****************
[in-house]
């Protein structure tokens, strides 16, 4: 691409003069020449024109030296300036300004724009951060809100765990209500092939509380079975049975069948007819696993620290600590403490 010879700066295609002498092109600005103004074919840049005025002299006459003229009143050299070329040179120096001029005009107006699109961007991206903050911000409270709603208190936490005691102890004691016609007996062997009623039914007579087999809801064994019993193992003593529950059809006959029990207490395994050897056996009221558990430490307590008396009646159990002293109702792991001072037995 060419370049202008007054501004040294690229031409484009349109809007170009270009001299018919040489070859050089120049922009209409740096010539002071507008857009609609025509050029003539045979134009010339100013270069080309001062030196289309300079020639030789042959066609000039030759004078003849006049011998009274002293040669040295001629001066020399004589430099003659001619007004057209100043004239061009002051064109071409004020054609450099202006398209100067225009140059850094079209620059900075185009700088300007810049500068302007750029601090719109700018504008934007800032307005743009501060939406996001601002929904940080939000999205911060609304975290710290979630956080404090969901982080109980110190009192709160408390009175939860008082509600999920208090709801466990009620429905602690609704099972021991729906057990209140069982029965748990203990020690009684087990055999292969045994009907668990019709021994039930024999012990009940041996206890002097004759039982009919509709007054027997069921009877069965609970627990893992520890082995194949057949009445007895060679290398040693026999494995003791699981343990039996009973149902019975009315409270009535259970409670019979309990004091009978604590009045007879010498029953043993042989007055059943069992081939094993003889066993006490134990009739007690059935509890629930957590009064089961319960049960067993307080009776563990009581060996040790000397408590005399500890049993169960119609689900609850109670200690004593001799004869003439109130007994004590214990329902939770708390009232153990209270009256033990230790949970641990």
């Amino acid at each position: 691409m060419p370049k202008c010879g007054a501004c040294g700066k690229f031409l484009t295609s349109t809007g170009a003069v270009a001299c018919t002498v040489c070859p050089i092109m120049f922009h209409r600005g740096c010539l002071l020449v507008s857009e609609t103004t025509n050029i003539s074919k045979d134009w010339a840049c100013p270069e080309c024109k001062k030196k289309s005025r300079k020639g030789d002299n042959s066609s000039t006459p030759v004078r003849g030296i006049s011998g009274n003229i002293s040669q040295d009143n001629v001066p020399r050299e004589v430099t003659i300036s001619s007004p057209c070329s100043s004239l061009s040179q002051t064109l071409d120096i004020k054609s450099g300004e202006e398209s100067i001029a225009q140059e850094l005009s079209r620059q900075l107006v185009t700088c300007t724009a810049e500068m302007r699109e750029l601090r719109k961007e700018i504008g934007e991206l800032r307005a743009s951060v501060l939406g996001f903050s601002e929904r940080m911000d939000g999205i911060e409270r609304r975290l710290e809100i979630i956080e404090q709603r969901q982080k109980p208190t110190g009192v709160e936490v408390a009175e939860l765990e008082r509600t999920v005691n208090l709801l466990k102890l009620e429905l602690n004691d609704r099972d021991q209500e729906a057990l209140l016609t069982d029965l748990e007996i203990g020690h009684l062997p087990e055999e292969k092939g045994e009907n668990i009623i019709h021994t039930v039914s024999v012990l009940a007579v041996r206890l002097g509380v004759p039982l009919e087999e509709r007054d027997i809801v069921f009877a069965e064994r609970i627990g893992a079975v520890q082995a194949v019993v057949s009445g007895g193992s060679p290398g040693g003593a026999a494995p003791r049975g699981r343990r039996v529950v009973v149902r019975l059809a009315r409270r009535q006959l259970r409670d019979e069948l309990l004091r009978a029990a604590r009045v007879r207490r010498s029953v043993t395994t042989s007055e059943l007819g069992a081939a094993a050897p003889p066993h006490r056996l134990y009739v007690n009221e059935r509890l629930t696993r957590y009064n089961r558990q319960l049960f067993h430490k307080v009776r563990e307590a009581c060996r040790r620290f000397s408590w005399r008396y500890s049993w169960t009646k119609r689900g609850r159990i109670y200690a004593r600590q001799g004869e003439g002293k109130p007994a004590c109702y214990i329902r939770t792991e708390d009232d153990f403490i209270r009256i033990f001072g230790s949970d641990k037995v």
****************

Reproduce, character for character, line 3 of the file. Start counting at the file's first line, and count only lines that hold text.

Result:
């Amino acid at each position: 691409m060419p370049k202008c010879g007054a501004c040294g700066k690229f031409l484009t295609s349109t809007g170009a003069v270009a001299c018919t002498v040489c070859p050089i092109m120049f922009h209409r600005g740096c010539l002071l020449v507008s857009e609609t103004t025509n050029i003539s074919k045979d134009w010339a840049c100013p270069e080309c024109k001062k030196k289309s005025r300079k020639g030789d002299n042959s066609s000039t006459p030759v004078r003849g030296i006049s011998g009274n003229i002293s040669q040295d009143n001629v001066p020399r050299e004589v430099t003659i300036s001619s007004p057209c070329s100043s004239l061009s040179q002051t064109l071409d120096i004020k054609s450099g300004e202006e398209s100067i001029a225009q140059e850094l005009s079209r620059q900075l107006v185009t700088c300007t724009a810049e500068m302007r699109e750029l601090r719109k961007e700018i504008g934007e991206l800032r307005a743009s951060v501060l939406g996001f903050s601002e929904r940080m911000d939000g999205i911060e409270r609304r975290l710290e809100i979630i956080e404090q709603r969901q982080k109980p208190t110190g009192v709160e936490v408390a009175e939860l765990e008082r509600t999920v005691n208090l709801l466990k102890l009620e429905l602690n004691d609704r099972d021991q209500e729906a057990l209140l016609t069982d029965l748990e007996i203990g020690h009684l062997p087990e055999e292969k092939g045994e009907n668990i009623i019709h021994t039930v039914s024999v012990l009940a007579v041996r206890l002097g509380v004759p039982l009919e087999e509709r007054d027997i809801v069921f009877a069965e064994r609970i627990g893992a079975v520890q082995a194949v019993v057949s009445g007895g193992s060679p290398g040693g003593a026999a494995p003791r049975g699981r343990r039996v529950v009973v149902r019975l059809a009315r409270r009535q006959l259970r409670d019979e069948l309990l004091r009978a029990a604590r009045v007879r207490r010498s029953v043993t395994t042989s007055e059943l007819g069992a081939a094993a050897p003889p066993h006490r056996l134990y009739v007690n009221e059935r509890l629930t696993r957590y009064n089961r558990q319960l049960f067993h430490k307080v009776r563990e307590a009581c060996r040790r620290f000397s408590w005399r008396y500890s049993w169960t009646k119609r689900g609850r159990i109670y200690a004593r600590q001799g004869e003439g002293k109130p007994a004590c109702y214990i329902r939770t792991e708390d009232d153990f403490i209270r009256i033990f001072g230790s949970d641990k037995v």